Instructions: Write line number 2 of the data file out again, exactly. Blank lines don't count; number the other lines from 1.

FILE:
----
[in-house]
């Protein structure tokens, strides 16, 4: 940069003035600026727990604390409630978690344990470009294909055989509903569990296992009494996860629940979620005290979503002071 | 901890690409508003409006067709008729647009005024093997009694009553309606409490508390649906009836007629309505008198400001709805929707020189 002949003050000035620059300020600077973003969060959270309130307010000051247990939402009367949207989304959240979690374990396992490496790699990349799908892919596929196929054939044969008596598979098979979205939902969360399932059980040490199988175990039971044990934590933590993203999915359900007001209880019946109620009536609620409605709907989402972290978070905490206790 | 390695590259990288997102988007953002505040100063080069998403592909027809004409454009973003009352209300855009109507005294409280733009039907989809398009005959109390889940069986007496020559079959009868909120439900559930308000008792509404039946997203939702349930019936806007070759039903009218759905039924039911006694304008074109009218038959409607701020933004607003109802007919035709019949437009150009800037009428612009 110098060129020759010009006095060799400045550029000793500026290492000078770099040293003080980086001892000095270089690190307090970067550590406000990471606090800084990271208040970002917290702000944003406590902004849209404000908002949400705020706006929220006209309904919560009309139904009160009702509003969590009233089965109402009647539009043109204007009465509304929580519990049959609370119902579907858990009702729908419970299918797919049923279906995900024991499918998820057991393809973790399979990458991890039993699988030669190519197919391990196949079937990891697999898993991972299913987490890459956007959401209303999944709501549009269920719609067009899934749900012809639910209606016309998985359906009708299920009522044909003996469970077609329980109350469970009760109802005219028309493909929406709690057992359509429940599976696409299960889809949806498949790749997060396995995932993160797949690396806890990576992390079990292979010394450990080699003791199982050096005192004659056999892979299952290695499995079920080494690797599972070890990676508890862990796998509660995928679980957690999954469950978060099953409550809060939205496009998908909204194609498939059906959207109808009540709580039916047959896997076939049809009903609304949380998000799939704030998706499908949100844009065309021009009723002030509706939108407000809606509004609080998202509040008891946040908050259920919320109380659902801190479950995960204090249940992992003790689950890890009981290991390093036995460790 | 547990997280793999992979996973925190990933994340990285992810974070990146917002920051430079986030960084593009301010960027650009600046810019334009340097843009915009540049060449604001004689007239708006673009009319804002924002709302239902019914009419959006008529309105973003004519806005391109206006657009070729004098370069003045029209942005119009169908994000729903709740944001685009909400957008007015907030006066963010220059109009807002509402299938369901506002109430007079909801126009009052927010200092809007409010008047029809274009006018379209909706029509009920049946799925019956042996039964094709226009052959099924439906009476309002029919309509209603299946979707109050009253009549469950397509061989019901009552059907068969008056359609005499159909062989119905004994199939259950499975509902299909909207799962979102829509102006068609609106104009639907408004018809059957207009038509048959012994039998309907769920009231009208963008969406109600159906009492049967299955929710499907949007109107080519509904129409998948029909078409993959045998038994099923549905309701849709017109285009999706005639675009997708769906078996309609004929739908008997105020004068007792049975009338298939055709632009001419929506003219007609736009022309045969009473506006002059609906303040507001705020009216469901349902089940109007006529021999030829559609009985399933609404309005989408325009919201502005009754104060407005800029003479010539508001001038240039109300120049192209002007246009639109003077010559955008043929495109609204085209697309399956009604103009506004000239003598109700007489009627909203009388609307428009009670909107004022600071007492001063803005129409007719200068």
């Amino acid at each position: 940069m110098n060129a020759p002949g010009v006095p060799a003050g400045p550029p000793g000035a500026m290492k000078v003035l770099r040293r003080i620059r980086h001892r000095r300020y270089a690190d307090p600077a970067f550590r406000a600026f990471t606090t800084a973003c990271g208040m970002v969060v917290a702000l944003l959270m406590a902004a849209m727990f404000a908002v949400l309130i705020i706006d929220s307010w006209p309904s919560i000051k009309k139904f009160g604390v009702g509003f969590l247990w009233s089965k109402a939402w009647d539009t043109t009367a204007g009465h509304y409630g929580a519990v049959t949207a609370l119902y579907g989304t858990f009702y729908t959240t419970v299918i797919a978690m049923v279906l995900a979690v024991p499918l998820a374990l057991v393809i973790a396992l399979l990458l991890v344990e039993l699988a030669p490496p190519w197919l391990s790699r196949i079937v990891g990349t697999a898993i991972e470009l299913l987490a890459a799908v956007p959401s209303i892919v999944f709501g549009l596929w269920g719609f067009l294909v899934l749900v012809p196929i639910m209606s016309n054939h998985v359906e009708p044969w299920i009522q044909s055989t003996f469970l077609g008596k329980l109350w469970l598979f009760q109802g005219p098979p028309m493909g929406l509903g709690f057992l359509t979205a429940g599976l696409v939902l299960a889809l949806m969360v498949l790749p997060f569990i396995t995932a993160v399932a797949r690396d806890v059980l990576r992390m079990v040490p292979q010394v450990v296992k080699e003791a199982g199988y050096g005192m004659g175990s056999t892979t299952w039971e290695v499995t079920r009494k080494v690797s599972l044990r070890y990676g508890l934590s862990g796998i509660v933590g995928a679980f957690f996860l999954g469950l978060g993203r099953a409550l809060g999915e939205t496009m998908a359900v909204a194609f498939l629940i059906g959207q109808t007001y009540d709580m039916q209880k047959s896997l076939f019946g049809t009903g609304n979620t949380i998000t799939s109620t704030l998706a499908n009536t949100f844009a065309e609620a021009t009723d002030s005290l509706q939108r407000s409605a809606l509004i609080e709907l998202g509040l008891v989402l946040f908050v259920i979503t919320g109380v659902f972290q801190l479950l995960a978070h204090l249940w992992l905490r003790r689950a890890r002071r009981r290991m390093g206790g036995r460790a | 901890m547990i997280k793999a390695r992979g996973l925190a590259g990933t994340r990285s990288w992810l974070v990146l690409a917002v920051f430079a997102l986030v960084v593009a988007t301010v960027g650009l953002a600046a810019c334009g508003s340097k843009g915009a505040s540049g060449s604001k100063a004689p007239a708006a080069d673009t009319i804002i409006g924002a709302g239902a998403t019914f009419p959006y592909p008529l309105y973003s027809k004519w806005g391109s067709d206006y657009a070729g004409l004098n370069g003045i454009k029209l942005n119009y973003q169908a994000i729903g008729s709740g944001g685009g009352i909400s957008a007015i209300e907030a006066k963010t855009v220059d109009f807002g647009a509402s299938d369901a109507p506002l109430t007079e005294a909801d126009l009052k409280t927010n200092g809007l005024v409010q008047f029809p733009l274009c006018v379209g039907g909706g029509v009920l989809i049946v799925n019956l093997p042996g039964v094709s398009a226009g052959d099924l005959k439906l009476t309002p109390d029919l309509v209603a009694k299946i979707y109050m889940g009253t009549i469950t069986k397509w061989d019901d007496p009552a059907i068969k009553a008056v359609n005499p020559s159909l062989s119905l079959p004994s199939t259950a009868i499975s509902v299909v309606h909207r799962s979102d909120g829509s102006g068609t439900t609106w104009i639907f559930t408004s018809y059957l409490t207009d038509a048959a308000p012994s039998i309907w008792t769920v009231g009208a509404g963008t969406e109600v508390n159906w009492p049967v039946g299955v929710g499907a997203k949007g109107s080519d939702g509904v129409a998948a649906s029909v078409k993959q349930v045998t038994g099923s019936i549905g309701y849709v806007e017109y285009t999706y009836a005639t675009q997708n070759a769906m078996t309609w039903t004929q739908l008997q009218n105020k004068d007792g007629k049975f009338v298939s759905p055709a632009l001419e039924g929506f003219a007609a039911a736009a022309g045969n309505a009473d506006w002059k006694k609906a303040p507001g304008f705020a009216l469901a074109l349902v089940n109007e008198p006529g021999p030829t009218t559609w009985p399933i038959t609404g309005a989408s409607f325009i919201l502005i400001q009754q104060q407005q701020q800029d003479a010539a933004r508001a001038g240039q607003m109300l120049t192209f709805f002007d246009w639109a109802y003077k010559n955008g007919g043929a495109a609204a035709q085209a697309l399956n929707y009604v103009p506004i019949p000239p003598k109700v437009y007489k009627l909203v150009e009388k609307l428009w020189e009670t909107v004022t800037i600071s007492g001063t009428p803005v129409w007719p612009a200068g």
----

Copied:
């Protein structure tokens, strides 16, 4: 940069003035600026727990604390409630978690344990470009294909055989509903569990296992009494996860629940979620005290979503002071 | 901890690409508003409006067709008729647009005024093997009694009553309606409490508390649906009836007629309505008198400001709805929707020189 002949003050000035620059300020600077973003969060959270309130307010000051247990939402009367949207989304959240979690374990396992490496790699990349799908892919596929196929054939044969008596598979098979979205939902969360399932059980040490199988175990039971044990934590933590993203999915359900007001209880019946109620009536609620409605709907989402972290978070905490206790 | 390695590259990288997102988007953002505040100063080069998403592909027809004409454009973003009352209300855009109507005294409280733009039907989809398009005959109390889940069986007496020559079959009868909120439900559930308000008792509404039946997203939702349930019936806007070759039903009218759905039924039911006694304008074109009218038959409607701020933004607003109802007919035709019949437009150009800037009428612009 110098060129020759010009006095060799400045550029000793500026290492000078770099040293003080980086001892000095270089690190307090970067550590406000990471606090800084990271208040970002917290702000944003406590902004849209404000908002949400705020706006929220006209309904919560009309139904009160009702509003969590009233089965109402009647539009043109204007009465509304929580519990049959609370119902579907858990009702729908419970299918797919049923279906995900024991499918998820057991393809973790399979990458991890039993699988030669190519197919391990196949079937990891697999898993991972299913987490890459956007959401209303999944709501549009269920719609067009899934749900012809639910209606016309998985359906009708299920009522044909003996469970077609329980109350469970009760109802005219028309493909929406709690057992359509429940599976696409299960889809949806498949790749997060396995995932993160797949690396806890990576992390079990292979010394450990080699003791199982050096005192004659056999892979299952290695499995079920080494690797599972070890990676508890862990796998509660995928679980957690999954469950978060099953409550809060939205496009998908909204194609498939059906959207109808009540709580039916047959896997076939049809009903609304949380998000799939704030998706499908949100844009065309021009009723002030509706939108407000809606509004609080998202509040008891946040908050259920919320109380659902801190479950995960204090249940992992003790689950890890009981290991390093036995460790 | 547990997280793999992979996973925190990933994340990285992810974070990146917002920051430079986030960084593009301010960027650009600046810019334009340097843009915009540049060449604001004689007239708006673009009319804002924002709302239902019914009419959006008529309105973003004519806005391109206006657009070729004098370069003045029209942005119009169908994000729903709740944001685009909400957008007015907030006066963010220059109009807002509402299938369901506002109430007079909801126009009052927010200092809007409010008047029809274009006018379209909706029509009920049946799925019956042996039964094709226009052959099924439906009476309002029919309509209603299946979707109050009253009549469950397509061989019901009552059907068969008056359609005499159909062989119905004994199939259950499975509902299909909207799962979102829509102006068609609106104009639907408004018809059957207009038509048959012994039998309907769920009231009208963008969406109600159906009492049967299955929710499907949007109107080519509904129409998948029909078409993959045998038994099923549905309701849709017109285009999706005639675009997708769906078996309609004929739908008997105020004068007792049975009338298939055709632009001419929506003219007609736009022309045969009473506006002059609906303040507001705020009216469901349902089940109007006529021999030829559609009985399933609404309005989408325009919201502005009754104060407005800029003479010539508001001038240039109300120049192209002007246009639109003077010559955008043929495109609204085209697309399956009604103009506004000239003598109700007489009627909203009388609307428009009670909107004022600071007492001063803005129409007719200068």